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Advise with Form 216 Op.Inc.Stmt.

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Ross (CO)

Thread Starter
Senior Member
Joined
Jan 17, 2002
Professional Status
Certified Residential Appraiser
State
Colorado
Doing assignment on a brand-spanking new condo with the expected 1073, yet also asking for 1007 and 216. Closing set for Jan. 31st, two owners buying as limited partnership will lease-back to builder at $990/mo. through May 31st to use unit as a model show unit for other prospective buyers. After May 31st they can extend lease monthly or these two will rent it out. Only 2 buildings (20 units) are effectively completed at this time. Subject unit is completed, just waiting to close at end of Jan. Another 5 buildings (50 units) under way or to be started. ---Client's request for 216 seems really aloof as there is NO operating incomes, expenses, utility bills, repairs, replacement reserves for future need. All that is known is Feb. 1st lease-back at $990/month and $90/month assocoation dues. My experience with the 216 is minimal, but when done before there was actual numbers to work with. Client's client insists it get done with rest of report as they have passed along reply that "it's based on appraiser's estimates, anyway". Can anyone offer advice for completing it logically, per what is known and with certain likely needed addenda to conclude it satisfactorily ? ...Thanks.
 

rtubbs

Junior Member
Joined
Jan 15, 2002
Ross, you have the $990/mo as income ($11,880/year). You may have minimal expenses in the upcoming year to paint interior and things like that. You definitely would have replacement reserves for whatever equipment is in the unit. The monthly housing expense would include PITI and the association dues, PMI (if applicable). To me the 216 would be easier to complete than the 1007. I say easier to complete because I have never appraised an investment property where the borrower or the lender actually completed the OIS; charge more for doing their work.
 

Ben Vukicevich SRA

Senior Member
Joined
Feb 9, 2002
Professional Status
Certified General Appraiser
State
New Jersey
Ross,

Easy money. Done all the time. Mostly B/C paper borrowers buy these homes to fix their credit. The builder leases back the home so the new owner can make on-time payments every month to strengthen their credit rating. When the year's up, they refi at a lower rate now that they are showing a current payment history.

The bummer is, finding comparable market rents. Sometimes, the lease back rentals are higher. But find three rent comps of similar condos and fill out the 1007 and develop a monthly rent for the subject. Move the rental estimate to the 216 and fill it out. For the management fee, I use one month's rent, as that's what a broker charges out here for finding a tenant. Use whatever is customary in your area-call a broker. Set-up your reserves for the appliances, heater, CAC, carpeting and water heater. Since it's a condo, you will have no roof reserve as it is in the HOA dues. Just state that on the 216. PITI, HOA fees and PMI insurance are not included on the front of the 216 as they are a separate item in the qualification process-the underwriter knows all about them-no need to repeat them on the 216. I've see appraisers put HOA fees and RE taxes on the frontof the form, like you would in a typical I&E statement. If you put them in there, the borrower will show less monthly income needed to qualify. As Ron stated, the Monthly Housing Expense is shown, but I let the underwriter place that figure on Page Two of the 216. They have all that info to which I am not privy as far as mortgage amount, rate, PMI insurance etc. So you will not be questionned if you leave the Monthly Housing Expense blank, that's the underwriter's job.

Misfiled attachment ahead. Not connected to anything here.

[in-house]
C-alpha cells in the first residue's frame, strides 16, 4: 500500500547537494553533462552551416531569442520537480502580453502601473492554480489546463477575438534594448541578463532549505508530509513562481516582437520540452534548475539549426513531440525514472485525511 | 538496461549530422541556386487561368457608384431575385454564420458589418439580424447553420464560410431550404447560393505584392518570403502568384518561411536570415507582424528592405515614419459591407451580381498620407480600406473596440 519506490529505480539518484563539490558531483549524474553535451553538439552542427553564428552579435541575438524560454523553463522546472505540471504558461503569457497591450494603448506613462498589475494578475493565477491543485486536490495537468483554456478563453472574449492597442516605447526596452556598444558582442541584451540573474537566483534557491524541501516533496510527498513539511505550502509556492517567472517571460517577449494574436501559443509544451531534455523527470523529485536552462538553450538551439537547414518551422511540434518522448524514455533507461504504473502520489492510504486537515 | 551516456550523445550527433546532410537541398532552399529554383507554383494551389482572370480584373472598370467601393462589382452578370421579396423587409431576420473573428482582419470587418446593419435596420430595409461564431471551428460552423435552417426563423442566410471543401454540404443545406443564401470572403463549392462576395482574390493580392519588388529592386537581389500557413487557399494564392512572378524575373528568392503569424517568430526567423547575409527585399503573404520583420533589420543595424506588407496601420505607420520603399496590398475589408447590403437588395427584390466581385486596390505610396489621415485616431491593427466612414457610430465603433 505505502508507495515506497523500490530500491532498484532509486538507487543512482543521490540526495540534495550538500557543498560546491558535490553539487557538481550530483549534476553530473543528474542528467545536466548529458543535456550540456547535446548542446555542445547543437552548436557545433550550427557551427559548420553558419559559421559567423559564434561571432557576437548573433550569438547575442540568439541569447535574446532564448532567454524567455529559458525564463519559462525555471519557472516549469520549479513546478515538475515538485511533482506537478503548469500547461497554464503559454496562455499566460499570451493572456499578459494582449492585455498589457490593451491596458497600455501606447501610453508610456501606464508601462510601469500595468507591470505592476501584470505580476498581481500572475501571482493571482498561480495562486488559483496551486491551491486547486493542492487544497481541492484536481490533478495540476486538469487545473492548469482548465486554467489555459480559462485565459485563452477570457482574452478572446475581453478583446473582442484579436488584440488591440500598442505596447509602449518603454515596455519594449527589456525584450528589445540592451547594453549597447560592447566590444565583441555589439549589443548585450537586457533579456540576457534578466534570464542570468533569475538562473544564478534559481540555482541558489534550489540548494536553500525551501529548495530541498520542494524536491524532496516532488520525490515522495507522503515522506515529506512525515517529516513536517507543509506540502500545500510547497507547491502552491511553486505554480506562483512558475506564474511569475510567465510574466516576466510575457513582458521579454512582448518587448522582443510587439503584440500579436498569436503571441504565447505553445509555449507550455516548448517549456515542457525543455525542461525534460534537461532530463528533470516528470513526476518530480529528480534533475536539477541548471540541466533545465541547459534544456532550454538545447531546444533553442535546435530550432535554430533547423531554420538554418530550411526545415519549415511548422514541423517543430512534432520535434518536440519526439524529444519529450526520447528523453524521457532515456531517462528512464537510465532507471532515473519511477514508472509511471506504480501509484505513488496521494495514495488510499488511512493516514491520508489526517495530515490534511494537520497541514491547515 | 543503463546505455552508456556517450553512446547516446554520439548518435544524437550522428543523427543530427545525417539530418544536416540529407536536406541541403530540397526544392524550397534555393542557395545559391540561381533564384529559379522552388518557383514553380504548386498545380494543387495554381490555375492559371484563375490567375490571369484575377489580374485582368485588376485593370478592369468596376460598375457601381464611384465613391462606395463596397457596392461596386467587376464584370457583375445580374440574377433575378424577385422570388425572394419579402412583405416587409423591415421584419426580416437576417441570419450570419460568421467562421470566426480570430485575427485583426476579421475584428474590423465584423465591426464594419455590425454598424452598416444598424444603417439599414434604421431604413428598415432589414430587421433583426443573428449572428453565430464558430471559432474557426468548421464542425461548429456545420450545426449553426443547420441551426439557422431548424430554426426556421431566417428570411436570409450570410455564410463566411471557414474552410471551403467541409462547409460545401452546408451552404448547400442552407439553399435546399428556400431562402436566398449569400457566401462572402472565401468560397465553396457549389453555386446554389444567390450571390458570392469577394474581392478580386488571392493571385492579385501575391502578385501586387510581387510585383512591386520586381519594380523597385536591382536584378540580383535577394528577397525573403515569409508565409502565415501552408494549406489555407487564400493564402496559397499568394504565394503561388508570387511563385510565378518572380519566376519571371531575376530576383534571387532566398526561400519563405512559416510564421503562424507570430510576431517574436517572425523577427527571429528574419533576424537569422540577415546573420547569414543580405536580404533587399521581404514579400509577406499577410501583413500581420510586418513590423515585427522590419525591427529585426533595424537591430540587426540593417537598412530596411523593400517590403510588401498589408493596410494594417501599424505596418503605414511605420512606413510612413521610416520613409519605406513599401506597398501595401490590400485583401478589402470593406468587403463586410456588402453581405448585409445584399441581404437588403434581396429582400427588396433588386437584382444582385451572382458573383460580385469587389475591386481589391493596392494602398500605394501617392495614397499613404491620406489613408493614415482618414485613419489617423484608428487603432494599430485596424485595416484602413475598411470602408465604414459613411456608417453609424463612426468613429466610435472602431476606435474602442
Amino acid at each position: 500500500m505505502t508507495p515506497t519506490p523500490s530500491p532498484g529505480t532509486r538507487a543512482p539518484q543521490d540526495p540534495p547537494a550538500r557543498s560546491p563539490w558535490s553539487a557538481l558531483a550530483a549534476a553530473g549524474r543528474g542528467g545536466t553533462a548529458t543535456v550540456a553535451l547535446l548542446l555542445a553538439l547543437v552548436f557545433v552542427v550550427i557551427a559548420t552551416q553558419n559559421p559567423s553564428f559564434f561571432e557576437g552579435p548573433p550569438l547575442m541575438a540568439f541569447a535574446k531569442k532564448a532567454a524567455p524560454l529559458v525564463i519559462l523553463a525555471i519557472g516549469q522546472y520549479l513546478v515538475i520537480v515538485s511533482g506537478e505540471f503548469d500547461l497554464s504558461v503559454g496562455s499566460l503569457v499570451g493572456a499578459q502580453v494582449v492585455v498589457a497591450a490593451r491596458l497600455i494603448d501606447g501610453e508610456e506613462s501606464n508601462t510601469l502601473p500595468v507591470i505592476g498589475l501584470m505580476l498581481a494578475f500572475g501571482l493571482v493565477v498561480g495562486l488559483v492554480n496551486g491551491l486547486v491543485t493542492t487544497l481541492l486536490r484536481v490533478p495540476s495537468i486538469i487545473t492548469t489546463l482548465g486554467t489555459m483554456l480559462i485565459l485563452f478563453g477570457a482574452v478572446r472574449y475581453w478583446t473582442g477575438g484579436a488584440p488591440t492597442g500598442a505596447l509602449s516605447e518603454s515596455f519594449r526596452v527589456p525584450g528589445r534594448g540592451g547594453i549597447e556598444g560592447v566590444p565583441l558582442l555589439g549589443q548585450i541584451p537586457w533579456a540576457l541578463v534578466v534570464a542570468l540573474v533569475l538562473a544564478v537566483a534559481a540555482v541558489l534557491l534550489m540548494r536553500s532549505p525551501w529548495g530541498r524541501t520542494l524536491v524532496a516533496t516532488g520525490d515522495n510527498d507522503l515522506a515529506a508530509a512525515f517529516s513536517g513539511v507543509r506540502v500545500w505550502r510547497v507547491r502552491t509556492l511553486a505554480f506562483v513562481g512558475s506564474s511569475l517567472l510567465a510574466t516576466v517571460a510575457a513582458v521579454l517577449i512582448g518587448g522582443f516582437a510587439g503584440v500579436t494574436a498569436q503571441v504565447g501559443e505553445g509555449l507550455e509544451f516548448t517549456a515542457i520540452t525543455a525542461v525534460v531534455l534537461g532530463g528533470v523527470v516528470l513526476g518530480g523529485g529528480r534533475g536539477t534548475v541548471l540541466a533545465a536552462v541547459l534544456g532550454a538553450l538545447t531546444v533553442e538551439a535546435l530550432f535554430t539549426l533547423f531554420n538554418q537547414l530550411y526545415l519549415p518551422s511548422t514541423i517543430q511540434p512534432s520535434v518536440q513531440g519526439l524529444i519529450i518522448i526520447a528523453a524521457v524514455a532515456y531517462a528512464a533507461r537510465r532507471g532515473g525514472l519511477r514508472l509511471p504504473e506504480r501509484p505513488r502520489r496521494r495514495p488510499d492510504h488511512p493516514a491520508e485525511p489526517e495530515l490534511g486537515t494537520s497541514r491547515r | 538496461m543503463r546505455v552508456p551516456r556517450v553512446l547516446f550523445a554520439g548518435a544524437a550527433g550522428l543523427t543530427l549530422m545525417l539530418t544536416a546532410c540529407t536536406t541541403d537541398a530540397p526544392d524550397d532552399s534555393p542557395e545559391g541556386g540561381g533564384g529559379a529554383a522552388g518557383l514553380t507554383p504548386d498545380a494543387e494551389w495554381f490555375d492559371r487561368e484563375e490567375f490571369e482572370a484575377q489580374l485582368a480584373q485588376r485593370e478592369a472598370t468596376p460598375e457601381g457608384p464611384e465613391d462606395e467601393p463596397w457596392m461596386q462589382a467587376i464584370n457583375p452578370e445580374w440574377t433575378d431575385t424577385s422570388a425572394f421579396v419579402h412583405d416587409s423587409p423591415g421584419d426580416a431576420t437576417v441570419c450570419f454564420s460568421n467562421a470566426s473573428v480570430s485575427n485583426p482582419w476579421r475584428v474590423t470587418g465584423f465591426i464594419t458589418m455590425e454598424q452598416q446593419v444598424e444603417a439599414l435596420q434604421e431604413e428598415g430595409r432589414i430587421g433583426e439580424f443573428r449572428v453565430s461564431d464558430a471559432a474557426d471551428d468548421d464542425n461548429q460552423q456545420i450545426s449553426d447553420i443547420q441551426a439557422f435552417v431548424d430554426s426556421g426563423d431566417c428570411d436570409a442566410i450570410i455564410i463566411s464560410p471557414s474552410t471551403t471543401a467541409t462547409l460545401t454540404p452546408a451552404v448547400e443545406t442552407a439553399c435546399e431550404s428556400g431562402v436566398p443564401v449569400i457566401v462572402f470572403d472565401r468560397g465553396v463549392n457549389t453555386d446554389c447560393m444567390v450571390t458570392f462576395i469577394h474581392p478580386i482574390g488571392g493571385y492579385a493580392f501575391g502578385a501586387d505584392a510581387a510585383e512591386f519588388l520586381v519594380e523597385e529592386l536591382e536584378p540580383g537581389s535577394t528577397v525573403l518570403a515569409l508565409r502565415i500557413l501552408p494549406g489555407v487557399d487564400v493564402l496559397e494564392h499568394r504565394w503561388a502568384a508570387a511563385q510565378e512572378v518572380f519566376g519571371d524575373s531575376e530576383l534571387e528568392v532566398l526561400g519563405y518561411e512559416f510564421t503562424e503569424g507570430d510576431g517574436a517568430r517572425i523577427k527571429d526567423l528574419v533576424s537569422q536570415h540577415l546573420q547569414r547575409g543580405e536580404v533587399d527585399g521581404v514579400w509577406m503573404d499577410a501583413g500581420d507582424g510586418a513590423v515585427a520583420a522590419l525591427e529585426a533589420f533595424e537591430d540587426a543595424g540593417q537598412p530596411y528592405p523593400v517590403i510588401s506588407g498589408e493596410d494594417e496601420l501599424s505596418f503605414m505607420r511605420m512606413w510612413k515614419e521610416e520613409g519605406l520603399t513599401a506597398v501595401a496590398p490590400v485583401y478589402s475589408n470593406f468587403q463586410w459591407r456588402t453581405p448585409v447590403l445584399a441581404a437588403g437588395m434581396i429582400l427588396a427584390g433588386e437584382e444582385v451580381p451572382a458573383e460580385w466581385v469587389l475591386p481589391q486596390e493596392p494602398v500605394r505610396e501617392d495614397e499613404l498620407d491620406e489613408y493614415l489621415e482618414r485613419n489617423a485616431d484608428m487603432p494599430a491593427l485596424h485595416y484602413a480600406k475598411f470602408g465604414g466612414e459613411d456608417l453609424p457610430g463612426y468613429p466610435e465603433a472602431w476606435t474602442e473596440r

Read your lease back. The builder will usually pay for all utilities so you won't have any items to enter there. Interior Decorating will be maintained by the builder as it is a sample model. Casual Labor will be in the HOA fee-state it as such. A very nominal figure in General Repairs/Maintenance would be appropriate because most of that is also covered by the HOA fee--maybe a small amount for a service contract on the unit's heater/CAC??

You can use your Marshall Swift manual for appliance costs and life expectancies. For carpeting, figure out your ratio from the floor plan of carpeted areas to non-carpeted areas such as baths and kitchens. I use $20 to $25 per yard for carpeting. You can look at a Home Depot ad and see what carpeting is going for installed. Use that.

It's really not all that bad.

Ben
 
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